A certain John Bellinger, legal adviser to the State Department, has been complaining in London that British forces in Afghanistan have actually been applying European human rights standards to their Taliban foes and indeed not even taking them prisoners.
Leave aside the moral warp and look at this as practical foot-in-mouth diplomacy.
(a) The goal of the US is to increase European efforts in Afghanistan, but the war is not popular anywhere in Europe and especially not in Germany and Spain. American indifference to the laws of war is part of the problem, not the solution.
(b) The European Convention on Human Rights, embedded in national laws, is a cornerstone of the European constitutional order. Applied to military operations, it works SFIK as a backstop to the Geneva Conventions, adding individual remedies rather than new rights. Attacking it is offensive and stupid. The British Ambassador in Washington probably thinks that the USA should ditch the Second Amendment and ban handguns, but he’s not going to say so.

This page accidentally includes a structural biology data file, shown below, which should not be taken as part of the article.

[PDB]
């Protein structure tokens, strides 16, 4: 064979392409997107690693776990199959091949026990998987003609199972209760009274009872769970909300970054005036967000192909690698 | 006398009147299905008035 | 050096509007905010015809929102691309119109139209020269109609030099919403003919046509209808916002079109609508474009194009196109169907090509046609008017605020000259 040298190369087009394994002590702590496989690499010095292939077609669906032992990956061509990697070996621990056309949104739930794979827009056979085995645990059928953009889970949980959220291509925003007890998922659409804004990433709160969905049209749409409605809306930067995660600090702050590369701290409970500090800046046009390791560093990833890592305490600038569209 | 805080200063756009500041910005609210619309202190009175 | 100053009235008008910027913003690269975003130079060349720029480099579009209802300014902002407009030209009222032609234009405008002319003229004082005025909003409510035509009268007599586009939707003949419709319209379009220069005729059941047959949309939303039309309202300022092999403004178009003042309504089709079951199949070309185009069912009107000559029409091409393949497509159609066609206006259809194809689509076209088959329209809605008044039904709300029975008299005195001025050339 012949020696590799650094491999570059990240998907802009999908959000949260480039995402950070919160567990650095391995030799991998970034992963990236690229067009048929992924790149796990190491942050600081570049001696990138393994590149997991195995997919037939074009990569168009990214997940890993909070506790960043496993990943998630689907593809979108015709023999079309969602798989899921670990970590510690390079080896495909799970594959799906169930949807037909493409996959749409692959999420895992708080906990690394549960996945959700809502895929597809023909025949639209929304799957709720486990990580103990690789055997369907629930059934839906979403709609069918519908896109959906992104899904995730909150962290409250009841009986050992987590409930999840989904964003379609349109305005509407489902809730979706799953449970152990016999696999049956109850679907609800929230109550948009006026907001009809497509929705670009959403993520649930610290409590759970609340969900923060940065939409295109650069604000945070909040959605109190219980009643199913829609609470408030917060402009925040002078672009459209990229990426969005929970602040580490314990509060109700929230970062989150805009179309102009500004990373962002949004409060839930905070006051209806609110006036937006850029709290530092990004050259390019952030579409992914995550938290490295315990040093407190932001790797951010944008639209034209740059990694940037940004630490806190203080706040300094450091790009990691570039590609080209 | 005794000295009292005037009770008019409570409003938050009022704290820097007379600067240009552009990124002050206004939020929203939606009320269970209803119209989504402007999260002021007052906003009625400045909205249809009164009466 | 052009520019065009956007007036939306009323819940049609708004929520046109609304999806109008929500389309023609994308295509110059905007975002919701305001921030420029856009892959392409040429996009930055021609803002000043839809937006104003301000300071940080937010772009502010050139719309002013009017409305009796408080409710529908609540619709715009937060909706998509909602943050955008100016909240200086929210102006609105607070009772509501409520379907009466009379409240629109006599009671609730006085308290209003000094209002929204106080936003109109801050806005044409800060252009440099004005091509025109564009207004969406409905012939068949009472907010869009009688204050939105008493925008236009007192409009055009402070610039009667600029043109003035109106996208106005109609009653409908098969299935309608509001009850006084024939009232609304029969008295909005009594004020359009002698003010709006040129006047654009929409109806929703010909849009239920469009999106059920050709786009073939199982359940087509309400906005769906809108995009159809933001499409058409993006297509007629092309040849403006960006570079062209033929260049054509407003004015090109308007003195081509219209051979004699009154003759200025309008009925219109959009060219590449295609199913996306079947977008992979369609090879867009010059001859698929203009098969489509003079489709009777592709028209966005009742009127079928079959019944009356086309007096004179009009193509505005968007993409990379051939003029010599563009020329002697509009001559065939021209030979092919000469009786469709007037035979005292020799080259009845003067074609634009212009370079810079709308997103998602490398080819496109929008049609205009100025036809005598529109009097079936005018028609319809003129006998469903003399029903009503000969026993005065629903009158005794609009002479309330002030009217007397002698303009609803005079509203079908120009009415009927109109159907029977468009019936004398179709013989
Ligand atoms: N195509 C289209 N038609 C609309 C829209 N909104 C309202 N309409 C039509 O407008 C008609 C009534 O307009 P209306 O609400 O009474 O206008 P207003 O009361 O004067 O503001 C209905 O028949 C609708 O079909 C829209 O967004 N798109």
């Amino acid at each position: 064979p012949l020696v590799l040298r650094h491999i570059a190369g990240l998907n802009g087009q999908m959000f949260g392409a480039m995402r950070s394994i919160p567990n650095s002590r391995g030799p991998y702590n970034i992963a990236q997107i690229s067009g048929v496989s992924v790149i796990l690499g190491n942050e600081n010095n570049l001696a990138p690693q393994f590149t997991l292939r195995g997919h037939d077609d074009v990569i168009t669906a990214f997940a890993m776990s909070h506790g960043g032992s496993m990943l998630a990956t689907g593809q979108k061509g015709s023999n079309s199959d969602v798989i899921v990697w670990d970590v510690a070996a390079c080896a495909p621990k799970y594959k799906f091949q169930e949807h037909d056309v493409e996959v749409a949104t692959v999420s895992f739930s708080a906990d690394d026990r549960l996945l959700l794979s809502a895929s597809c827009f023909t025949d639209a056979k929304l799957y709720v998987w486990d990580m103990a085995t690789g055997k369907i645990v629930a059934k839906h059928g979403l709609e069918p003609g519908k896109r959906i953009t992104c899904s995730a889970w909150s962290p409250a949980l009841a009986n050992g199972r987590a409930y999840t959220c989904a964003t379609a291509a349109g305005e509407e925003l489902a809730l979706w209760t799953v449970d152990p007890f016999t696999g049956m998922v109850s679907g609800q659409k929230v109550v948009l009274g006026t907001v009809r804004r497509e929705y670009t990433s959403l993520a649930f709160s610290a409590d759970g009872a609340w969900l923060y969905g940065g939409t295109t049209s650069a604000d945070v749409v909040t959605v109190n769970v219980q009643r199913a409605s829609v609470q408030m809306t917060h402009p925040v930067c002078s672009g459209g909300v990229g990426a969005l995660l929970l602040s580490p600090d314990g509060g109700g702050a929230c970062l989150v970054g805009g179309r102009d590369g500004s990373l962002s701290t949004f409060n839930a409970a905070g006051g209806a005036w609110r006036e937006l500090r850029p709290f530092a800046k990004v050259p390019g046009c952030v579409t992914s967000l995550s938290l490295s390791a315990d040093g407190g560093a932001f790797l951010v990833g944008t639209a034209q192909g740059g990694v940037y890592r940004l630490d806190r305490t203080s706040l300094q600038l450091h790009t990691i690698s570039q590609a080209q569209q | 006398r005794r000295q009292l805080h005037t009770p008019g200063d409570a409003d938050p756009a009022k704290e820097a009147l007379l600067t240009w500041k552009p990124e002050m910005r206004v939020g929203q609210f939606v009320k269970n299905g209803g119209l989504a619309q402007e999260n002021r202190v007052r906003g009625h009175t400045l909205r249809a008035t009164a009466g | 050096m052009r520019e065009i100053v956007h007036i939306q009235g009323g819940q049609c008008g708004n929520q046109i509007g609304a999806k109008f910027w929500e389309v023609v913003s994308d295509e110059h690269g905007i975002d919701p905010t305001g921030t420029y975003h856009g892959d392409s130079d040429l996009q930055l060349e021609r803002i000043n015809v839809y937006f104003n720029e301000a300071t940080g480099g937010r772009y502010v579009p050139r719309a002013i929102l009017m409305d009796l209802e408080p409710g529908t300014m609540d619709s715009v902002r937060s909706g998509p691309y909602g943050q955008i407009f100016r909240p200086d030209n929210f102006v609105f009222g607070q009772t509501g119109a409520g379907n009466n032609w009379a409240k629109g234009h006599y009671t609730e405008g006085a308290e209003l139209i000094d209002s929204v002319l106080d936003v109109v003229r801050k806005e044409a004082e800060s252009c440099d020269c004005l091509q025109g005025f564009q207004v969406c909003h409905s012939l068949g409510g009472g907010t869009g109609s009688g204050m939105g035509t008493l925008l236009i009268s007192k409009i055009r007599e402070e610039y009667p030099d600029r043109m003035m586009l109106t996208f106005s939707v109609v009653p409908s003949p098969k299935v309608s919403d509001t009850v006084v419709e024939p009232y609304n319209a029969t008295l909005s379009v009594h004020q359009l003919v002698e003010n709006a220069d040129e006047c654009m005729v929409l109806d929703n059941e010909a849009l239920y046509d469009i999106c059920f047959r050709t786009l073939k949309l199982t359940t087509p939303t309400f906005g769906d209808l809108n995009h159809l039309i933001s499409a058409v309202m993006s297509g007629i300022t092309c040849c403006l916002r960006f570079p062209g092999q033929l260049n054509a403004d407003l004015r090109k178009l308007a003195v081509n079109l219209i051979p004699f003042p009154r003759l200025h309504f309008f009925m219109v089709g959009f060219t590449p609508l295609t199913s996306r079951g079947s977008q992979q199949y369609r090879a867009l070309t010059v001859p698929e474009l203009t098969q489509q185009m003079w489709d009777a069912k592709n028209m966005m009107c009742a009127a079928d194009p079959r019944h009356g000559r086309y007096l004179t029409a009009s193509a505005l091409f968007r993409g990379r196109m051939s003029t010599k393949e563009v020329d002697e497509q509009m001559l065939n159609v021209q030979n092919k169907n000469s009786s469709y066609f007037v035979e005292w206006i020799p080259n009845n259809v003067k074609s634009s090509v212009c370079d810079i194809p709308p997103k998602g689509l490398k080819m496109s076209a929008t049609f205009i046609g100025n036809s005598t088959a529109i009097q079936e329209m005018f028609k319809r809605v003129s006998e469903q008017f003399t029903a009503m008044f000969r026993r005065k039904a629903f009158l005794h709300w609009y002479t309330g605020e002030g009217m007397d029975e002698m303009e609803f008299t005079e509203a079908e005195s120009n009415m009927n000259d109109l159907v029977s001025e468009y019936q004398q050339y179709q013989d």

The London Ministry of Defence says Bellinger doesn’t know what he is talking about:
British defence officials expressed puzzlement at Bellinger’s remarks. “British forces are undergoing detention operations in Afghanistan; there is no suggestion that they have been scared off,” said one.
Finally we get to the real reason for Bellinger’s huff (my italics):
British commanders have asked for assurances any detainees handed over to the Afghan authorities will be treated properly, and not passed to the US.
McCain and Palin repeatedly describe America as “the greatest force for good in the world.” But conservative British Army officers, not human rights activists, place its government’s moral standing below that of Afghanistan.
In the the dire annual Eurovision Song Contest, some entries are so bad (against very stiff competition) that nobody votes for them. The announcement is “nul points”.